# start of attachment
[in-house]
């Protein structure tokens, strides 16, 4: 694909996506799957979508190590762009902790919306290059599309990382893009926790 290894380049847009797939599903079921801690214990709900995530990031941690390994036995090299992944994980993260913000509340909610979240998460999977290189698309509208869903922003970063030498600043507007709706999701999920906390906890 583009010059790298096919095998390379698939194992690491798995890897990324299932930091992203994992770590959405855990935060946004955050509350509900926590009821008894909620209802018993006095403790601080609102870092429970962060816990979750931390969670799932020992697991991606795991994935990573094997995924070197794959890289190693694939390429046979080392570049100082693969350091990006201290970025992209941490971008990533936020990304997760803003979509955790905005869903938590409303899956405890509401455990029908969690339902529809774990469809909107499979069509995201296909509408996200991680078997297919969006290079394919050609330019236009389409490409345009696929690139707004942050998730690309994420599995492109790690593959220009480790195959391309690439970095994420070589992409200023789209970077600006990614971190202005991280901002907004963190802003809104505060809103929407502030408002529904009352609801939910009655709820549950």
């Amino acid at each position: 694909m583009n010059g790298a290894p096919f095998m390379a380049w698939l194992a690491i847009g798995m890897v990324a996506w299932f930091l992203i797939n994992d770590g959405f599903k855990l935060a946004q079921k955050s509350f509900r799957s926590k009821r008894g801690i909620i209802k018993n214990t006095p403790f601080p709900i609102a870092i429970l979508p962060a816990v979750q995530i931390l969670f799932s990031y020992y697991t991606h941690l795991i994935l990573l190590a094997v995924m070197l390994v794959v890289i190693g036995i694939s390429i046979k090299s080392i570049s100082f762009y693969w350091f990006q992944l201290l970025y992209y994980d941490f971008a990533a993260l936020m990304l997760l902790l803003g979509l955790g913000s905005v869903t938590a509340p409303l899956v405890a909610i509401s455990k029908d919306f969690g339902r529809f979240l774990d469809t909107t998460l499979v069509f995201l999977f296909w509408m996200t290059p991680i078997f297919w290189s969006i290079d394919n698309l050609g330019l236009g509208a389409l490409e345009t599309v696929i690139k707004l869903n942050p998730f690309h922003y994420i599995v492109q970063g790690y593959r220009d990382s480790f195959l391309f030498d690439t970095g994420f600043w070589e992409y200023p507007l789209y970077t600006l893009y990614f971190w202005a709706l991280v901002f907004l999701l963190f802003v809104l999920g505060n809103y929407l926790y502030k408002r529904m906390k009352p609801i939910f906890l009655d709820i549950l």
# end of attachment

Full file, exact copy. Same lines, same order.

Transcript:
[in-house]
């Protein structure tokens, strides 16, 4: 694909996506799957979508190590762009902790919306290059599309990382893009926790 290894380049847009797939599903079921801690214990709900995530990031941690390994036995090299992944994980993260913000509340909610979240998460999977290189698309509208869903922003970063030498600043507007709706999701999920906390906890 583009010059790298096919095998390379698939194992690491798995890897990324299932930091992203994992770590959405855990935060946004955050509350509900926590009821008894909620209802018993006095403790601080609102870092429970962060816990979750931390969670799932020992697991991606795991994935990573094997995924070197794959890289190693694939390429046979080392570049100082693969350091990006201290970025992209941490971008990533936020990304997760803003979509955790905005869903938590409303899956405890509401455990029908969690339902529809774990469809909107499979069509995201296909509408996200991680078997297919969006290079394919050609330019236009389409490409345009696929690139707004942050998730690309994420599995492109790690593959220009480790195959391309690439970095994420070589992409200023789209970077600006990614971190202005991280901002907004963190802003809104505060809103929407502030408002529904009352609801939910009655709820549950």
């Amino acid at each position: 694909m583009n010059g790298a290894p096919f095998m390379a380049w698939l194992a690491i847009g798995m890897v990324a996506w299932f930091l992203i797939n994992d770590g959405f599903k855990l935060a946004q079921k955050s509350f509900r799957s926590k009821r008894g801690i909620i209802k018993n214990t006095p403790f601080p709900i609102a870092i429970l979508p962060a816990v979750q995530i931390l969670f799932s990031y020992y697991t991606h941690l795991i994935l990573l190590a094997v995924m070197l390994v794959v890289i190693g036995i694939s390429i046979k090299s080392i570049s100082f762009y693969w350091f990006q992944l201290l970025y992209y994980d941490f971008a990533a993260l936020m990304l997760l902790l803003g979509l955790g913000s905005v869903t938590a509340p409303l899956v405890a909610i509401s455990k029908d919306f969690g339902r529809f979240l774990d469809t909107t998460l499979v069509f995201l999977f296909w509408m996200t290059p991680i078997f297919w290189s969006i290079d394919n698309l050609g330019l236009g509208a389409l490409e345009t599309v696929i690139k707004l869903n942050p998730f690309h922003y994420i599995v492109q970063g790690y593959r220009d990382s480790f195959l391309f030498d690439t970095g994420f600043w070589e992409y200023p507007l789209y970077t600006l893009y990614f971190w202005a709706l991280v901002f907004l999701l963190f802003v809104l999920g505060n809103y929407l926790y502030k408002r529904m906390k009352p609801i939910f906890l009655d709820i549950l």